in Productivity

There are endless options in the world of productivity systems today. If you’re anything like me you’ve been frustrated, exhausted, and desperate to find something that works. Today, I’d like to share a couple tools I keep coming back to: the Emergent Task Planner from Printable CEO + Pomodoro Timer!

Emergent Task Planner

The Emergent Task Planner

The Emergent Task Planner is part of the Printable CEO series of productivity tools by Dave Seah. I stumbled across Dave 10 years ago and I’ve been using his stuff ever since. I even bought his spiral bound version on Amazon.

You can read all about how Dave recommends using the ETP on his site.

I’d like to take a couple minutes to show you how I’ve used this great tool to gain focus, identify time wasters, and improve my productivity.

How I Use It

I’ve created a modified version of the ETP for my own use, but it will work the same as if you have the regular ETP from Dave.

How I use the Emergent Task Planner

1. Setup

Start by writing the date in the date box provided. I prefer to use the format, “Tuesday 2015.03.09” as it’s easy to reference and flip through later. Then I fill in the blank underscores along the left edge with the hours of the day, starting with the hour you begin working. We’ll come back to that left column later.

2. Planning

Now to do some planning for your day. I prefer to do this the day before but that’s just me, do whatever works for you.

Write down the few things you absolutely have to get done today in the blanks provided. This is key, it’s not your wishlist, your want list, or your waste time list. Write down the “next right thing” to do in #1, then the one after that and so on until you have enough to occupy your work day. If it’s a bigger task that will take more than a day of work, break it down into smaller tasks.

Just keep it simple and don’t overthink it. What’s the next right thing you need to do? Write it down in #1. Repeat until your day can’t hold anymore. tasks-cross-check

As I go through my day, I like to put one slash through the number for a task I start work on. I add another slash to cross it out when it’s complete. That way I have an instant visual cue of what’s been started and whether I’m following my priorities. Which brings me to…

3. Tracking

In the left column there is a box and a line for every 15 minutes in the day. This is where I differ the most from Dave’s method. I use this column to track my day. I might block off appointments I know won’t move, but I generally track my day as it unfolds. This has been an invaluable tool to me for seeing weaknesses in my discipline focus, and identifying time wasting people or activities.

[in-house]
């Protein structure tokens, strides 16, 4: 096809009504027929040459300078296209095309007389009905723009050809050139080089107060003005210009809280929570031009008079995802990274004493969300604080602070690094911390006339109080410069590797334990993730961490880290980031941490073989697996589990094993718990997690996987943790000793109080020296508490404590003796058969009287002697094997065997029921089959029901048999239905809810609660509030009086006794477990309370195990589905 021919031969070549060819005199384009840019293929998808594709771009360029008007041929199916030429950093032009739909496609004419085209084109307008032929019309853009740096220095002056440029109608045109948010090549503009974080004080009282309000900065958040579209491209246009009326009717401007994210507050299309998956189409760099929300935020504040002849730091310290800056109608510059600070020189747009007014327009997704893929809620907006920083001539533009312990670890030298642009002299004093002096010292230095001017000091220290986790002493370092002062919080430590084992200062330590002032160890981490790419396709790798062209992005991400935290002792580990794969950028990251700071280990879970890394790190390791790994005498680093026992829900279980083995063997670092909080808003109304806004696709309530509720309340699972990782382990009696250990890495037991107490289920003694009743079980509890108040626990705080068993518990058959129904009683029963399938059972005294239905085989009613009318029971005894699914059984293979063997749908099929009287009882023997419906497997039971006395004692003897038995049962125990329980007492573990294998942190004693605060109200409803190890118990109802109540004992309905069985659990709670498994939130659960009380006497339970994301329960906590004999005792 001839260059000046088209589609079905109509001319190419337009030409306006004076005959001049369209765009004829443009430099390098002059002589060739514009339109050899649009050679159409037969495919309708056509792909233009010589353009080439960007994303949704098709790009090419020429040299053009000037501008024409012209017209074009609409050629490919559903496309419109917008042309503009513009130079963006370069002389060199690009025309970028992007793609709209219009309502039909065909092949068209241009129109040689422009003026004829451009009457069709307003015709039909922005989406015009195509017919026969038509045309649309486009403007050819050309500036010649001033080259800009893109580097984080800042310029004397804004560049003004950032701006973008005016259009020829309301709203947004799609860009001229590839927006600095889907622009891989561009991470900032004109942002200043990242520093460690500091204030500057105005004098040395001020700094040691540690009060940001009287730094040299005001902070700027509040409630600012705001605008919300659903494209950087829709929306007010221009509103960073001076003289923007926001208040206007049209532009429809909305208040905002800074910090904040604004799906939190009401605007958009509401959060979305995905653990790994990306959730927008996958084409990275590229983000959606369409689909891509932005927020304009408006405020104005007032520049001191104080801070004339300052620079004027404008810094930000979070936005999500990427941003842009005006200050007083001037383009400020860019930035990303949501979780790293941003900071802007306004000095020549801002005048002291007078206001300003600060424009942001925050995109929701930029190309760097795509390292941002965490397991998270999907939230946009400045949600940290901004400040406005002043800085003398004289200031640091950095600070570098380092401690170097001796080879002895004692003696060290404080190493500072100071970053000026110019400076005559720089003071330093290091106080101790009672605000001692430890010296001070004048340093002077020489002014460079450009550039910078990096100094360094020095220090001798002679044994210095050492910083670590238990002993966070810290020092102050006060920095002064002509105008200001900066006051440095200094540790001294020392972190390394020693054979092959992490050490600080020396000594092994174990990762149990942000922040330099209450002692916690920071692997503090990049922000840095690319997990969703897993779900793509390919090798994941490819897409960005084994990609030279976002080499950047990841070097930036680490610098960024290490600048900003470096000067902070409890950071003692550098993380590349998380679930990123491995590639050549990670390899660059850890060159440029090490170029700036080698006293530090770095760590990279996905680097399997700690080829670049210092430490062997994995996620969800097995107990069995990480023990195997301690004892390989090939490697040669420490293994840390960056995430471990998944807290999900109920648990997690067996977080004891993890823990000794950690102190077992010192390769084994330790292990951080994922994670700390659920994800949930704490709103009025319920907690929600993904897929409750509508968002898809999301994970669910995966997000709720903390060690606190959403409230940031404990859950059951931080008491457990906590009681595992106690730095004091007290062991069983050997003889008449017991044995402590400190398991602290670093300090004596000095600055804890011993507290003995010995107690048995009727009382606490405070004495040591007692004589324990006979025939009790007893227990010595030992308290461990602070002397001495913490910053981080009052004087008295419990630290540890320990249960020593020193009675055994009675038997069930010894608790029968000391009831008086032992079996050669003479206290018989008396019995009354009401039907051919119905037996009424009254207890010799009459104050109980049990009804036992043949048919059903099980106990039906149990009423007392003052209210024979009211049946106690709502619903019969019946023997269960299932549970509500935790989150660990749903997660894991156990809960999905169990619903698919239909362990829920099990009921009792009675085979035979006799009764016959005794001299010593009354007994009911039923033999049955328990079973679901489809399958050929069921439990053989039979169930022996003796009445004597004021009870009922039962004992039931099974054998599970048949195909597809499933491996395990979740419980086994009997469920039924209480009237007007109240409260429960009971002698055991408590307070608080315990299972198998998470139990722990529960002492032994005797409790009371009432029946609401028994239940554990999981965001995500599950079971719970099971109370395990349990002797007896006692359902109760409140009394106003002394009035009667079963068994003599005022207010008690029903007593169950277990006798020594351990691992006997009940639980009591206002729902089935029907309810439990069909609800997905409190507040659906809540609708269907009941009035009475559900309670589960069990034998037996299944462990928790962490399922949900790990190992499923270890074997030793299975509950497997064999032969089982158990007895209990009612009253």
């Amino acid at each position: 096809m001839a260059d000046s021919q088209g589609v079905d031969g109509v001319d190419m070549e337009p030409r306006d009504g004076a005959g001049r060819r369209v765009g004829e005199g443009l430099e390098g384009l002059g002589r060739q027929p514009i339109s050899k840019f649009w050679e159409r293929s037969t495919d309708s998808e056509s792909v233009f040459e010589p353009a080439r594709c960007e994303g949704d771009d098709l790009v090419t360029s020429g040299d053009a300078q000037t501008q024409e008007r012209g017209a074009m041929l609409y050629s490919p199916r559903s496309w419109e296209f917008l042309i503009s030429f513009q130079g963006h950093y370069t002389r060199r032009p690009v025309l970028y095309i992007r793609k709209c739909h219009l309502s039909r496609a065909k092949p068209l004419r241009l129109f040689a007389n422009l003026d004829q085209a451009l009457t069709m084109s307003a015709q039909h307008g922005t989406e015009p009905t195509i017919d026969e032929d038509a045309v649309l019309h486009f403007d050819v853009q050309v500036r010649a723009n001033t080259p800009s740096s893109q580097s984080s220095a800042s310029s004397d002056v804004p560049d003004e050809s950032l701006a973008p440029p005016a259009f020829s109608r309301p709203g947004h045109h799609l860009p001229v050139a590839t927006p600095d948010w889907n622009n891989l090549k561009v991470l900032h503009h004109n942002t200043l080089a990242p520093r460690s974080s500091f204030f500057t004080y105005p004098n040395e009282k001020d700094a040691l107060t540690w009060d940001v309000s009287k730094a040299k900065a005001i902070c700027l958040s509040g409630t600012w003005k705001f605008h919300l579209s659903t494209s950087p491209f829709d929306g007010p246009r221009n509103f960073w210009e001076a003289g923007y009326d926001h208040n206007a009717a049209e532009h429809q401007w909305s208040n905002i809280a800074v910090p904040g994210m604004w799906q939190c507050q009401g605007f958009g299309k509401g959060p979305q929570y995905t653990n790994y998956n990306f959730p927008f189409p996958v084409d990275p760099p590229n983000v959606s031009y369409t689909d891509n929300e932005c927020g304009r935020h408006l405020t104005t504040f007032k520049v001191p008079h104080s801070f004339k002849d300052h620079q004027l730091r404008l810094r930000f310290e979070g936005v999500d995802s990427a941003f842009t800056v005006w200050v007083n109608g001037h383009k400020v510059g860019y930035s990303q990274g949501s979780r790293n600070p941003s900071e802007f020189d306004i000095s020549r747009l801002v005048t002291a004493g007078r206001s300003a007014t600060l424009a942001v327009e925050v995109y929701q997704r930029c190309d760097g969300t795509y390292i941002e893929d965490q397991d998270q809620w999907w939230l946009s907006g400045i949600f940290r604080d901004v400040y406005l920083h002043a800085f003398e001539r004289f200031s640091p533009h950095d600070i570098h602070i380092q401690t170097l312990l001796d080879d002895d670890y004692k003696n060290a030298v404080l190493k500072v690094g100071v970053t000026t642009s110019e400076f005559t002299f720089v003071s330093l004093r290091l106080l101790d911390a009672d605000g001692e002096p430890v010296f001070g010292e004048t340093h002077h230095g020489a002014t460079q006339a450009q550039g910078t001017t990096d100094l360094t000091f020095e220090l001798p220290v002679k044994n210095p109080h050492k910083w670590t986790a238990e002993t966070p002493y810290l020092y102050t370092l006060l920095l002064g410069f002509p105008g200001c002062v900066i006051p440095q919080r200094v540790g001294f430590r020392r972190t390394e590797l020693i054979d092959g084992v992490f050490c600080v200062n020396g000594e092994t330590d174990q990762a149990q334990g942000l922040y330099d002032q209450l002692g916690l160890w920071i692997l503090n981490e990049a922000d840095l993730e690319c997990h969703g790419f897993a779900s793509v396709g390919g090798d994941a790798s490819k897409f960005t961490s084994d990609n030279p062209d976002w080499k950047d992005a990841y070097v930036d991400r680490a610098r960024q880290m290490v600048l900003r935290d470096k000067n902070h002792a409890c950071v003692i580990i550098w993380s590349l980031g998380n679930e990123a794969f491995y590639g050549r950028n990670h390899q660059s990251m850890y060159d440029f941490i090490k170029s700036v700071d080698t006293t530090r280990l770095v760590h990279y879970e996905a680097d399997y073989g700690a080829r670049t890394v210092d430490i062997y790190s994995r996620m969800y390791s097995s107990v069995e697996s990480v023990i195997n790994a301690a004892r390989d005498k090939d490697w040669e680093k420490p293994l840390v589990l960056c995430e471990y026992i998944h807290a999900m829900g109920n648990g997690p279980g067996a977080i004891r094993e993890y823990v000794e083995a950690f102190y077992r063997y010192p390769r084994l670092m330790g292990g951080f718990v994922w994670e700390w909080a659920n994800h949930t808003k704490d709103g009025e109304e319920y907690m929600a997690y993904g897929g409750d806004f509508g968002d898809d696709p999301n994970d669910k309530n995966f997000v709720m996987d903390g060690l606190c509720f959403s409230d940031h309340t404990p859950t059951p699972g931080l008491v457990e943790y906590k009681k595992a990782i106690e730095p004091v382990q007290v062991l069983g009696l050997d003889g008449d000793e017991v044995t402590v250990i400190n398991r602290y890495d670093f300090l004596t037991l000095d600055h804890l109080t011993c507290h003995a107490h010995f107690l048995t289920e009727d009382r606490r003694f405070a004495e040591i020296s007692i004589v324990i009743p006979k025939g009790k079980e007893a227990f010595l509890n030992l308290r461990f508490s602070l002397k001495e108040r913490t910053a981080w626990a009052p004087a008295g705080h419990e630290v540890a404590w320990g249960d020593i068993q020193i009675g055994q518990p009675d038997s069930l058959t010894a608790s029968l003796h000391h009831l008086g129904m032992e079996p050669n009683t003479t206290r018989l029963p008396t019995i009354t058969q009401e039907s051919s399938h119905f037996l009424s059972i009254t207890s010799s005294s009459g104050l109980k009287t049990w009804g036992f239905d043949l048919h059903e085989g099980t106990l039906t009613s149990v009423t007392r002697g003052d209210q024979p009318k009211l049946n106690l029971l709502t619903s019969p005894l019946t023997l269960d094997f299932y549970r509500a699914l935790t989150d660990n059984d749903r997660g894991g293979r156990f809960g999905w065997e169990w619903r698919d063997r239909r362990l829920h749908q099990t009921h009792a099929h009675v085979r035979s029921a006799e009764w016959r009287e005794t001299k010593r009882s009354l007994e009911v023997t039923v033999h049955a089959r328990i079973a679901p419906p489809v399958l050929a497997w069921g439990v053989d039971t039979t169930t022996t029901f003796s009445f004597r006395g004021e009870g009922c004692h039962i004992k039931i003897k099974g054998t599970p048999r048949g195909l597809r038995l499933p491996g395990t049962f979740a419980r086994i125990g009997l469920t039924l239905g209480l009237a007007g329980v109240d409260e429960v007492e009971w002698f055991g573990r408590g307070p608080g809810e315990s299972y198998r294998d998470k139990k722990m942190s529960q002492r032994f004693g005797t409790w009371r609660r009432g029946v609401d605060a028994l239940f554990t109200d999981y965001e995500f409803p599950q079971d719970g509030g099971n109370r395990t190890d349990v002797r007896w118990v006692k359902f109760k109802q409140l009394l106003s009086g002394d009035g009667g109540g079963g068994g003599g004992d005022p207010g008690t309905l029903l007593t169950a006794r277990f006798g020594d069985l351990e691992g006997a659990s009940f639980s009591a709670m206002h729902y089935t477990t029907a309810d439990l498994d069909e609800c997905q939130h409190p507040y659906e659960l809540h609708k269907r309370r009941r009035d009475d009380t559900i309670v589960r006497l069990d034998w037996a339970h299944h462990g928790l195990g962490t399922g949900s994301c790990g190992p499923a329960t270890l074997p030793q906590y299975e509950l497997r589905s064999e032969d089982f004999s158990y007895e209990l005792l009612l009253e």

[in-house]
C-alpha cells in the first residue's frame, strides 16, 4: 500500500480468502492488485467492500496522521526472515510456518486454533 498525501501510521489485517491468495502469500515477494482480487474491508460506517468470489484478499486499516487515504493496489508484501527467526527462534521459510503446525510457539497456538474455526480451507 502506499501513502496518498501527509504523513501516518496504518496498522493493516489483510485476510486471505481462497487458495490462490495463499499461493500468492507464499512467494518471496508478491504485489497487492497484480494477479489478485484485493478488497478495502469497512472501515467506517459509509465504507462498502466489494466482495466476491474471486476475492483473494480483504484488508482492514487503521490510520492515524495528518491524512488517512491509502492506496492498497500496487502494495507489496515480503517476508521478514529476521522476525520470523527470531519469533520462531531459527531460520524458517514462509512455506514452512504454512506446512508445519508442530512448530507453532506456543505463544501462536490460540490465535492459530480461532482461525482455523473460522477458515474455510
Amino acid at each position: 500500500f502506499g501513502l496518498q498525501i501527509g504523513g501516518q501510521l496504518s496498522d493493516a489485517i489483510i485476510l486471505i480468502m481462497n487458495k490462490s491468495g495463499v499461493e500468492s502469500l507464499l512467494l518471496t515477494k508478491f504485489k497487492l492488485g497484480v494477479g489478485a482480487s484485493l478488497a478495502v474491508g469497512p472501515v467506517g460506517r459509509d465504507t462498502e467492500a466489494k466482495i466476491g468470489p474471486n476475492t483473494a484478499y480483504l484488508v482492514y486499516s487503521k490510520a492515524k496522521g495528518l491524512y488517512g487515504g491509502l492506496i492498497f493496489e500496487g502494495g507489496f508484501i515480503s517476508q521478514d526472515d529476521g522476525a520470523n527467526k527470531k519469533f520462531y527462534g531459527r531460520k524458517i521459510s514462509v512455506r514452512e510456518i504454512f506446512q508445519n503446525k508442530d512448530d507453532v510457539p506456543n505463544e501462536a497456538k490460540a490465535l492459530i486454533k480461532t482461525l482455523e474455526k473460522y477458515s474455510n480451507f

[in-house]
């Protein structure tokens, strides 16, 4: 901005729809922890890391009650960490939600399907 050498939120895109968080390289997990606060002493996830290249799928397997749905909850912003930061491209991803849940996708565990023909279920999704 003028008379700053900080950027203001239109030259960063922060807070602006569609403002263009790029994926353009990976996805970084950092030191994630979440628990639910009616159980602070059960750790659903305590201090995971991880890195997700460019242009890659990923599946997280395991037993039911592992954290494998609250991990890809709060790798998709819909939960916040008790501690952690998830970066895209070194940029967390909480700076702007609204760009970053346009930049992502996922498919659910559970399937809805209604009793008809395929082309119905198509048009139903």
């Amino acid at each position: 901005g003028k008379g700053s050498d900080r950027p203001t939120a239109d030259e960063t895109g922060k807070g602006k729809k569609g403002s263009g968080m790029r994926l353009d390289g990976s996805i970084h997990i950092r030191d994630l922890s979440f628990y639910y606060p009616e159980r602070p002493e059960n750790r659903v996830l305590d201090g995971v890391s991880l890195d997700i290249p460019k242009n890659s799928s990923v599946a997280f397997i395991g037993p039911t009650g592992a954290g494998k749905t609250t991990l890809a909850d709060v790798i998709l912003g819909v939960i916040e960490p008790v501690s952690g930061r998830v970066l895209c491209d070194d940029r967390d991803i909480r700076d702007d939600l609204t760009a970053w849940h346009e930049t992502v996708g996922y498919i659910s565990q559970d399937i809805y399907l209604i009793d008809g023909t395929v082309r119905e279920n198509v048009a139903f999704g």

track-tasks-time

The critical ingredient for me on this step is my pomodoro timer app (iOS/OS X). Without it I would never remember to keep this thing updated. I prefer to set my alarm interval to 60 or 55 minutes. This has been a good balance between disturbing focus and catching me being off track. If I’ve gotten off track the alarm snaps me out of it and back on task (after logging what I wasted time on). But if I was on track I simply glance at my plan and just keep going, no context switch necessary.

As for what to put in the boxes and on the lines? I put a dot in a box or fill it in when I’m starting something, then I’ll continue to draw a solid line down until I stop that task, at which point I end it with another dot or fill. I put a slash through a box or series of boxes if there was wasted time or a break taken. On the line, I put the task number and circle it so it’s easy to spot–nothing else needed. If it’s something not on my plan I just give it a brief summary. Which brings me to…

4. Emerging

As you progress through your work day there are always things that come up that require your time and attention. Maybe you forgot a critical task for today, or something falls apart and you have to work on it now.

Enter the emerging notes area! This is where I write down the unplanned tasks or activities throughout my day (again with a line number you can use in your tracking column). It’s also great for just taking notes throughout your day or jotting something down to add to tomorrow’s task planner.

It Works

See? Nothing too fancy, it just works! If you’re struggling with getting things done and frustrated with your current productivity method, give it a try: download the ETP, install a pomodoro timer, and start! Just remember: a system can only be as good as the person using it. In order for it to work, you’ve got to work!

If it helps sway you, here are a few reasons I think this paper method keeps working for me:

  1. Physical medium. It’s paper and it’s in front of me. Can’t be out of sight, so it stays at the front of my mind.
  2. Forces focus. This process forces me to get a few key tasks done rather than chipping away at dozens of tasks without real progress.
  3. Identifies waste. If you’re able to keep up with tracking your day you’ll never have that “what did I even get done today?” feeling ever again. You’ll know exactly what you did and where it went wrong or right. It’s amazing. Do it.

If you decide to give it a try, I’d love to hear what your experience is! Hit me up on twitter or instagram–I’d love to hear if it works for you.